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Free trade agreements ‘to help drive economy and jobs’

Free trade agreements ‘to help drive economy and jobs’ article image

More export opportunities will be opened up as the government follows through on its export trade agreements with key trading partners, Treasurer Scott Morrison told Parliament in his first budget speech last night.

Mr Morrison said recently signed trade agreements are already delivering new jobs and markets for Australian producers, manufacturers and service providers right across the country.

And in a statement following the Budget, Trade Minister Steven Ciobo said the government would continue to pursue its ambitious trade agenda.

“Removing trade barriers lays the groundwork for our transitioning economy,” Mr Ciobo said.

“Australians will see key benefits from greater access to overseas markets and more affordable prices for household items.”

The FTA portal set up earlier this year to help businesses take full advantage of free trade agreements with China, Japan and Korea has been given a funding boost in the Budget.

The government will invest $1.8 million to expand the portal to all FTAs and Austrade will boost the Open for Business website.

International trade data

The FTA portal provides comprehensive tariff information and product specific Australian and international trade data to help businesses assess how their products meet the requirements of the FTAs.

And funding has been allocated to Austrade to establish five overseas Landing Pads to connect Australian entrepreneurs to global innovation hubs and promote the commercialisation of Australian ideas.

Landing Pad have already been announced for San Francisco, Tel Aviv, Shanghai and most recently Berlin under the government’s National Science and Innovation Agenda (NISA).

The location of the final Landing Pad is expected to be announced soon.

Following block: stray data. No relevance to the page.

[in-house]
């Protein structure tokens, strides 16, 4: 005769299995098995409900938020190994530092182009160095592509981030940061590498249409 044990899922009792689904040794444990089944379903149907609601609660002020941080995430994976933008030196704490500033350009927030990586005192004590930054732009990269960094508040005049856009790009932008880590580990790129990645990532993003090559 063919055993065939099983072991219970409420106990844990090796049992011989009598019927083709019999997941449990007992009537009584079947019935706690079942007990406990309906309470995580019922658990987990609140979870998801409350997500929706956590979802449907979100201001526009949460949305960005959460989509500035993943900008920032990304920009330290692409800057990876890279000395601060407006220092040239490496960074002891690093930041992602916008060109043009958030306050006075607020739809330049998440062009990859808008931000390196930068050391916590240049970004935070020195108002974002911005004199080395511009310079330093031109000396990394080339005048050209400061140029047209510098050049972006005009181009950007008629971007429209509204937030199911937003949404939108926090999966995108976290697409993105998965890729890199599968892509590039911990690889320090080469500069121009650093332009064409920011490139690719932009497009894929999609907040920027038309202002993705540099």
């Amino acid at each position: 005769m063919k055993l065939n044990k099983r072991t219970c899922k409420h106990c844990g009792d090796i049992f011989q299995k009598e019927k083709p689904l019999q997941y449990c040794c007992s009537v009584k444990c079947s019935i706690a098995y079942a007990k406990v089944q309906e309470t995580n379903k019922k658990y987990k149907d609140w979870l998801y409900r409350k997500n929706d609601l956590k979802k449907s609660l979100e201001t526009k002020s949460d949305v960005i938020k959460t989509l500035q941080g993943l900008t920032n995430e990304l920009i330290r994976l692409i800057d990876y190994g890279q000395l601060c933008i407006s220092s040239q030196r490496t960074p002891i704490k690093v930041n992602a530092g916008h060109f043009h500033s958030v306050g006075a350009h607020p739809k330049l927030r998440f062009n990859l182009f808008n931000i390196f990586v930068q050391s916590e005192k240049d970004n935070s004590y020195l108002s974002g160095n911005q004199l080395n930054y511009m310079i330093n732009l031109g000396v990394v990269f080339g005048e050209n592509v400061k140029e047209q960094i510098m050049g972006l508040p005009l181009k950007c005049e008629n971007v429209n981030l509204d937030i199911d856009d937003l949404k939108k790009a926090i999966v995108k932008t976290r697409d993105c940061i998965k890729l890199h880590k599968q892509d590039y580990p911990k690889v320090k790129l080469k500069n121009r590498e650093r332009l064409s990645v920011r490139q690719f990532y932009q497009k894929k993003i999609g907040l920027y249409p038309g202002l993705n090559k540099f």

Mr Ciobo said the Government’s key trade achievements in 2015-16 include:

  • The entry into force of the China-Australia Free Trade Agreement (ChAFTA) in December 2015, which facilitates our access to China’s increasingly wealthy consumer base
  • The signing of the Trans-Pacific Partnership (TPP) Agreement in February 2016, the most significant trade and investment agreement finalised in more than two decades with member countries accounting for around 40 per cent of global GDP
  • Agreement between the 163 members of the WTO in December 2015 to eliminate more than $15 billion of agricultural export subsidy entitlements, which for decades have threatened the livelihoods of Australian farmers
  • The decision to relaunch FTA negotiations with Indonesia in March 2016, a significant milestone towards realising the huge opportunities that sit on our doorstep and
  • The EU’s agreement in 2015 to commence work toward the launch of FTA negotiations – an important market for Australia accounting for more than 12 per cent of our total trade. 

“These achievements will boost opportunities for Australian exports, enhance market access for the Australian services sector, cut costs for Australian businesses and consumers and open up greater investment opportunities,” Mr Ciobo said.

“Labor had six years to conclude trade agreements with China, Korea and Japan but did nothing. Australian exporters lost market share in these countries as our competitors concluded trade deals and Labor sat on its hands.”

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